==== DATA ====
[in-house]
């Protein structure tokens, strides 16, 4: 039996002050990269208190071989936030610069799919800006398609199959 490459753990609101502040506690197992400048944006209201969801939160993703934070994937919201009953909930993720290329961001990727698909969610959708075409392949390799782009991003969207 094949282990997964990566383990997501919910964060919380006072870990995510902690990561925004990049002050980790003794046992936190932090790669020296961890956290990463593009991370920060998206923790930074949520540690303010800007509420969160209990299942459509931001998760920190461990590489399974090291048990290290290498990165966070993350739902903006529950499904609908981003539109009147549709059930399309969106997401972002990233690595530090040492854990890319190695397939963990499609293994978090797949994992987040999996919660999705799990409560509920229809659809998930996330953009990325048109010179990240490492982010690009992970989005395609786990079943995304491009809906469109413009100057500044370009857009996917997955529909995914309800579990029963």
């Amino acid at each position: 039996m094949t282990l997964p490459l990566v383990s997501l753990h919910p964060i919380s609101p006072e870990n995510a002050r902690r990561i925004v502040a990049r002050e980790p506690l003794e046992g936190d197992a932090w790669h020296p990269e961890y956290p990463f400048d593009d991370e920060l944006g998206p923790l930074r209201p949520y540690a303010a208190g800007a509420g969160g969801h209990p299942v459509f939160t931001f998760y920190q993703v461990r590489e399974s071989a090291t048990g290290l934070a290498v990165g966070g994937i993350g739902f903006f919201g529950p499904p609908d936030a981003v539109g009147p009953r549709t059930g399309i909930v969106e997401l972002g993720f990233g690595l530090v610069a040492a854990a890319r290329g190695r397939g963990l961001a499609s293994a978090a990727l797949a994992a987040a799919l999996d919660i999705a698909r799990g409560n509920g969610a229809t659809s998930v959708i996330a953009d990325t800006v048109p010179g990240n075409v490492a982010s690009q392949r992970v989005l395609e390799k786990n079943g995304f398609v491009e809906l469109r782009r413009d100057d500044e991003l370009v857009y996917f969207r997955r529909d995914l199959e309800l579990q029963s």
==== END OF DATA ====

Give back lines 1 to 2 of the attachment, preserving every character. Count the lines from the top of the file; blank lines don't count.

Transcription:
[in-house]
């Protein structure tokens, strides 16, 4: 039996002050990269208190071989936030610069799919800006398609199959 490459753990609101502040506690197992400048944006209201969801939160993703934070994937919201009953909930993720290329961001990727698909969610959708075409392949390799782009991003969207 094949282990997964990566383990997501919910964060919380006072870990995510902690990561925004990049002050980790003794046992936190932090790669020296961890956290990463593009991370920060998206923790930074949520540690303010800007509420969160209990299942459509931001998760920190461990590489399974090291048990290290290498990165966070993350739902903006529950499904609908981003539109009147549709059930399309969106997401972002990233690595530090040492854990890319190695397939963990499609293994978090797949994992987040999996919660999705799990409560509920229809659809998930996330953009990325048109010179990240490492982010690009992970989005395609786990079943995304491009809906469109413009100057500044370009857009996917997955529909995914309800579990029963």